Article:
Review by Tree Palmedo, June 2021—
While Stevie Wonder is a ubiquitous influence among jazz, pop, and soul musicians, the music legend’s songs are actually quite difficult to imitate, even more so to absorb and build upon. And yet from the first piano flourishes of Jarrod Lawson’s new album Be the Change, it’s clear that this Portland songwriter, singer, and keyboardist has successfully tapped deep into the Wonder well. This is only the beginning of the accomplishments on Lawson’s second full-length record; with a varied sound palette that draws on R&B and jazz traditions old and new, Lawson weaves a web of societally engaged lyrics wrapped in enjoyable, nuanced pop tunes.
This combination is at its clearest on the title track, which draws on Gandhi sayings, references the Trail of Tears, and calls on listeners to set an example for younger generations. “Where do we go from here?” Lawson asks over one of his most Wonder-indebted compositions. The knotty jazz chord progression, tight Latin-inspired grooves, and various horn hits recall something off of Innervisions, with extra room for Lawson’s jazz piano chops and expert percussion from jazz legend Sammy Figueroa.
Elsewhere, Lawson channels the stacked vocal harmonies and rubbery guitars of more modern R&B artists like D’Angelo and Dwele, consistently making room for his own personal touches. “Battlefield” is built off a repetitive groove that allows Lawson’s vocals to soar, with slick synth lines punctuating the proceedings. “Connected” features a similarly vibey groove and lyrics about the isolating effects of the internet, but with a psychedelic chorus full of dense vocal harmonies, billowing chimes, and twinkling keyboards. Dreamy Los Angeles trio Moonchild makes a guest appearance on “I’ll Be Your Radio,” with vocalist Amber Navran’s smoky singing offering a fine foil for Lawson’s silky tenor.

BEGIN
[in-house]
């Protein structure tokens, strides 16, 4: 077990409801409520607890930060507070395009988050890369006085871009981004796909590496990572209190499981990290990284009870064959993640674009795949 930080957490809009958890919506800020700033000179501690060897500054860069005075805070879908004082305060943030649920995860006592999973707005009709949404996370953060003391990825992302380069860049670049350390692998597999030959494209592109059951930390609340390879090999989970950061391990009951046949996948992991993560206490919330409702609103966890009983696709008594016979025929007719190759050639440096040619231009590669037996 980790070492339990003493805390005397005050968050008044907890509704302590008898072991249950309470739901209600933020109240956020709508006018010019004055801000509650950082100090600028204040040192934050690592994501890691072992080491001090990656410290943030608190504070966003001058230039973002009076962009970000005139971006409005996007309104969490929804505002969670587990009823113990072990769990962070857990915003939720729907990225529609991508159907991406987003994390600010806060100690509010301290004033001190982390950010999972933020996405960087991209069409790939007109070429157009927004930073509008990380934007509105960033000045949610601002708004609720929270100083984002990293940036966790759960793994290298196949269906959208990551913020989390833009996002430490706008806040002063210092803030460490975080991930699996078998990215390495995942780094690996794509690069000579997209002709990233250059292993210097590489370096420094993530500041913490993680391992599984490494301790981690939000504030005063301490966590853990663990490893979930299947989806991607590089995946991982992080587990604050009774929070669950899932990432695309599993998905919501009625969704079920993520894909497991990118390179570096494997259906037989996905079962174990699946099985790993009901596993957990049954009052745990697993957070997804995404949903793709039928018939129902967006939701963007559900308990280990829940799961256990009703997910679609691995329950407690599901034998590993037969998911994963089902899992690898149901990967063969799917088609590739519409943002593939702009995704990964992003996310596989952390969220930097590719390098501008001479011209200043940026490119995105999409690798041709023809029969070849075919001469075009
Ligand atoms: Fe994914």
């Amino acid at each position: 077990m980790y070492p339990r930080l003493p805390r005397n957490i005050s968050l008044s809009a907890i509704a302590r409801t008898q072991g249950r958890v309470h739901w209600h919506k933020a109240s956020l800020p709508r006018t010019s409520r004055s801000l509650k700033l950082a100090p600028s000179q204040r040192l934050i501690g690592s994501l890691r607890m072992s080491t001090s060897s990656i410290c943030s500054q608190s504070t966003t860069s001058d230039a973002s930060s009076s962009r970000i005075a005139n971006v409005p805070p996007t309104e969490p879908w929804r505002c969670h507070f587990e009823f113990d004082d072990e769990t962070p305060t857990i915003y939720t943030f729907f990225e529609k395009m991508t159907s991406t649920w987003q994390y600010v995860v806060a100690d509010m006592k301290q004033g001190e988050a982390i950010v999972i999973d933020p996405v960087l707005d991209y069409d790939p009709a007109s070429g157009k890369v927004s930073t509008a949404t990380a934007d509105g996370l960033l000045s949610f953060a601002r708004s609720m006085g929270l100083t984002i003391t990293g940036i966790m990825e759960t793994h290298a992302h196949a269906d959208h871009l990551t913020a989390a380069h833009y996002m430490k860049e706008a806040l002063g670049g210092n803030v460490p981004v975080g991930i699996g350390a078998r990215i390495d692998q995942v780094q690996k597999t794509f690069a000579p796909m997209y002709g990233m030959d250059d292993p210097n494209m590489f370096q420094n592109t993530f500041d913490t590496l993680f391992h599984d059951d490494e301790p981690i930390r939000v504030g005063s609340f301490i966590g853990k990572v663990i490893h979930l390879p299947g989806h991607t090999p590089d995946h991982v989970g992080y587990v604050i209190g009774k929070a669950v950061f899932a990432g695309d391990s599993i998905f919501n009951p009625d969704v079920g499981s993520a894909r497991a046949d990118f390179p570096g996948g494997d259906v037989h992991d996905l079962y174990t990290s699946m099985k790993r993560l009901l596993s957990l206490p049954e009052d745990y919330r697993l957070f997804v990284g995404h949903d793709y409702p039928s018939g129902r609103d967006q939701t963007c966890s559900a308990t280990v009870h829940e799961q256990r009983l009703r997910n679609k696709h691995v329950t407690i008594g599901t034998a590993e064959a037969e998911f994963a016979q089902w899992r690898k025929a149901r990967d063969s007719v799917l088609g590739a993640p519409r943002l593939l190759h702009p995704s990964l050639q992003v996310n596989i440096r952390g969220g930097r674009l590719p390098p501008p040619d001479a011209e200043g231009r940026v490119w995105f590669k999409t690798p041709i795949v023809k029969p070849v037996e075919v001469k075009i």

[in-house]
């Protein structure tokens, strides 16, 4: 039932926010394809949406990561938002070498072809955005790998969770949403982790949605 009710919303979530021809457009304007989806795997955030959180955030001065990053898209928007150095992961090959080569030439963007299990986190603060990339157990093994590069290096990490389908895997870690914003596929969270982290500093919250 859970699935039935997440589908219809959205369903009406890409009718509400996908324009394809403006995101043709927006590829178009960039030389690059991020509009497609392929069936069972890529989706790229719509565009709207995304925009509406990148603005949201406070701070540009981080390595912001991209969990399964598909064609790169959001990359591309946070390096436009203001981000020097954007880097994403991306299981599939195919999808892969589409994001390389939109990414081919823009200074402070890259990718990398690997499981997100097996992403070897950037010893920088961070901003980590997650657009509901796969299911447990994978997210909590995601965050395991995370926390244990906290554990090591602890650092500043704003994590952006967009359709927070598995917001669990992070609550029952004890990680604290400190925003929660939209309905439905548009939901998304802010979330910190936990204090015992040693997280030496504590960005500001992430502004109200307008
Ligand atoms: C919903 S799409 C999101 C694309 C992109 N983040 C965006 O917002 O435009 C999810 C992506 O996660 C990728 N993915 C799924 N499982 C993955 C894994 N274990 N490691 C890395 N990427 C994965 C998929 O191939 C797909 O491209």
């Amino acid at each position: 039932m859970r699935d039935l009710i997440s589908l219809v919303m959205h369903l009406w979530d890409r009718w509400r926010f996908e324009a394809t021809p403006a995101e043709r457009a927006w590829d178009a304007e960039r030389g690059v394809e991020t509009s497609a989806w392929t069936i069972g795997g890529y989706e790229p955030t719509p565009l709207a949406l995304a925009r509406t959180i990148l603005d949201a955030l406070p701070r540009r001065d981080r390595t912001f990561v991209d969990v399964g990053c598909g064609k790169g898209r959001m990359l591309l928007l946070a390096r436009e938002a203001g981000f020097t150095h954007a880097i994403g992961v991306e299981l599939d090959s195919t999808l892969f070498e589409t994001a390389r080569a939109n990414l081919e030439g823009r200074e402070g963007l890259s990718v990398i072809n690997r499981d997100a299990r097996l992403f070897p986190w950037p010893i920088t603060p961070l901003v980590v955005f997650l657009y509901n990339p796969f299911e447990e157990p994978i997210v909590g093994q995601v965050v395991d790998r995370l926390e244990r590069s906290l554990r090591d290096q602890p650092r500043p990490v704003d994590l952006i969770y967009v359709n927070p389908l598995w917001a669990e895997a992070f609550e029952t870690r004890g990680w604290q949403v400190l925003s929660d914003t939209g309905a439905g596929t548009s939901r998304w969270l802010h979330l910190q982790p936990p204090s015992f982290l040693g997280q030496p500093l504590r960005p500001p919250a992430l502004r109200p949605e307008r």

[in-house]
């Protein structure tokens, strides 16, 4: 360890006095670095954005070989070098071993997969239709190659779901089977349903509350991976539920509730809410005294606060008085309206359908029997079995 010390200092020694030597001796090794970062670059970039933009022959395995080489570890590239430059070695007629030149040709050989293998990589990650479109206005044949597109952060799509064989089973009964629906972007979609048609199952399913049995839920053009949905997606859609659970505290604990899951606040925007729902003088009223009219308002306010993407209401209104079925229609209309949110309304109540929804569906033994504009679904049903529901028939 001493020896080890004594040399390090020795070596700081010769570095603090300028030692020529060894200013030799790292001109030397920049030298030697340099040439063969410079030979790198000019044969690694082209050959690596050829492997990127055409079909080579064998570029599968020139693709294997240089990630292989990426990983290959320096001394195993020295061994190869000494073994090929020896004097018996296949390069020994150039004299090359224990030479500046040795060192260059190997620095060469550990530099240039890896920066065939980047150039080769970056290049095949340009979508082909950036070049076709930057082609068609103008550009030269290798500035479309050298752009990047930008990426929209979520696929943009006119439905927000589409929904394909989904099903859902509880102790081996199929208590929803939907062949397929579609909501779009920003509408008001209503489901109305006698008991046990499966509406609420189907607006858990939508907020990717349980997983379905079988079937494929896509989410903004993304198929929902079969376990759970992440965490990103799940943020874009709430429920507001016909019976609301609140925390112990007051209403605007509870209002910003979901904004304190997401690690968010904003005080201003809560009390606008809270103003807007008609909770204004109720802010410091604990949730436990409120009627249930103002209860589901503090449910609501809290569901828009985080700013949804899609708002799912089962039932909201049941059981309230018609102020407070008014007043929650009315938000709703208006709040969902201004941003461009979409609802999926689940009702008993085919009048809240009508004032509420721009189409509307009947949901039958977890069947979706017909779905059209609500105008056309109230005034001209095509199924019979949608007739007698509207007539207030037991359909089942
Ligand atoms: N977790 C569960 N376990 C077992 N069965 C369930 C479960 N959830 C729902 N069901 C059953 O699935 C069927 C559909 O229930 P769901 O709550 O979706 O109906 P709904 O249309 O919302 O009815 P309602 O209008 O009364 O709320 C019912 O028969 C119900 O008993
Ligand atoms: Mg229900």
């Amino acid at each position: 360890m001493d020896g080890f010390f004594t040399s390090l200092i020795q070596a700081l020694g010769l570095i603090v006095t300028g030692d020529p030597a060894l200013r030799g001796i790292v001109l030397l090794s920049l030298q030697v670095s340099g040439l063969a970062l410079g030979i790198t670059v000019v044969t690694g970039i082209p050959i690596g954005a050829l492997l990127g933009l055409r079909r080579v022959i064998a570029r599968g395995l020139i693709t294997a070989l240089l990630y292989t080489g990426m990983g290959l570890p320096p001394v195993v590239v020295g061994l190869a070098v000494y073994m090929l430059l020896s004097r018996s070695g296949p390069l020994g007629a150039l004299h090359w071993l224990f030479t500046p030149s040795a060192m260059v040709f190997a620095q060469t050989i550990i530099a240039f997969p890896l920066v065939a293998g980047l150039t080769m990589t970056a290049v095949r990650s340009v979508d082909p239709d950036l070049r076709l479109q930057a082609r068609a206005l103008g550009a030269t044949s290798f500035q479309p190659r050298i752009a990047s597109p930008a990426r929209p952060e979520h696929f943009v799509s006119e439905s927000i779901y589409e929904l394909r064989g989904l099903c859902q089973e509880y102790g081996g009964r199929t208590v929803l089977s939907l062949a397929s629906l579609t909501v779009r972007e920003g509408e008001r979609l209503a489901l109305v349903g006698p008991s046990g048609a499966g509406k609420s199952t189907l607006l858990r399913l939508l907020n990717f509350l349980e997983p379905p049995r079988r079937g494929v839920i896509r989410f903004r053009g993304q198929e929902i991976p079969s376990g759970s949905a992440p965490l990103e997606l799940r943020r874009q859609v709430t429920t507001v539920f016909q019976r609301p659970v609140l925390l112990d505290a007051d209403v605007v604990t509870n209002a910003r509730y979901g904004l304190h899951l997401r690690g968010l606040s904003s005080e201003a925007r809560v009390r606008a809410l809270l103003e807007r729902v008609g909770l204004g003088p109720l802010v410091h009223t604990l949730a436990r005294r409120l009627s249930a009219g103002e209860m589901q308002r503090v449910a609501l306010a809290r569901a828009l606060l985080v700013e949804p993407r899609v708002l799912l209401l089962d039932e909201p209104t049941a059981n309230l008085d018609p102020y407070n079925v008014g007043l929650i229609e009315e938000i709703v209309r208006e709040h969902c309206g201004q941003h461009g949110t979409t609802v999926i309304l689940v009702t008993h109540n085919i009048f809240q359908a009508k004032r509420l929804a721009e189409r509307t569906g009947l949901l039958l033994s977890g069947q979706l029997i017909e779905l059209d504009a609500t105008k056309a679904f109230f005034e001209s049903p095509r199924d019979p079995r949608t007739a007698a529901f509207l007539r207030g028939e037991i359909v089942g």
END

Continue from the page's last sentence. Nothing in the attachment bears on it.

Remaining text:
Not all the songs share such political tones, which can make for a somewhat disjointed listen at first. But ultimately, this makes for a healthy variety of tunes. Love songs like the bouncy “Why Don’t You Call Me Baby Anymore” and the slow-burning “Evalee” clear the palette for some of the album’s most topical songs. “Embrace What We Are” feels like a focal point of the album, with clear and pointed lyrics addressing violence. “Put down the guns and disengage,” Lawson sings, with a mellow acoustic guitar texture making way for some crisp drum work during the song’s evocative interlude.
While Lawson’s soulful and laser-focused vocals are the shining center of the album, the impeccable instrumentalism on display is responsible for the album’s buoyant grooves. Lawson’s keyboards are equally tasteful and impressive, and he’s backed by the unassuming excellence of Christopher Friesen (bass), Cory Limuaco (drums), Trent Baarspul (guitar) and the aforementioned Figueroa on percussion. Immaculately performed and produced, Be the Change is the kind of record that serves both deep listening and casual spinning, and it’s especially exciting to think about what the material might sound like when Lawson and company let loose on it live.
Be the Change is out now on all platforms. Check out Jarrod Lawson at the Cathedral Park Jazz Festival Saturday, July 17 at 8:30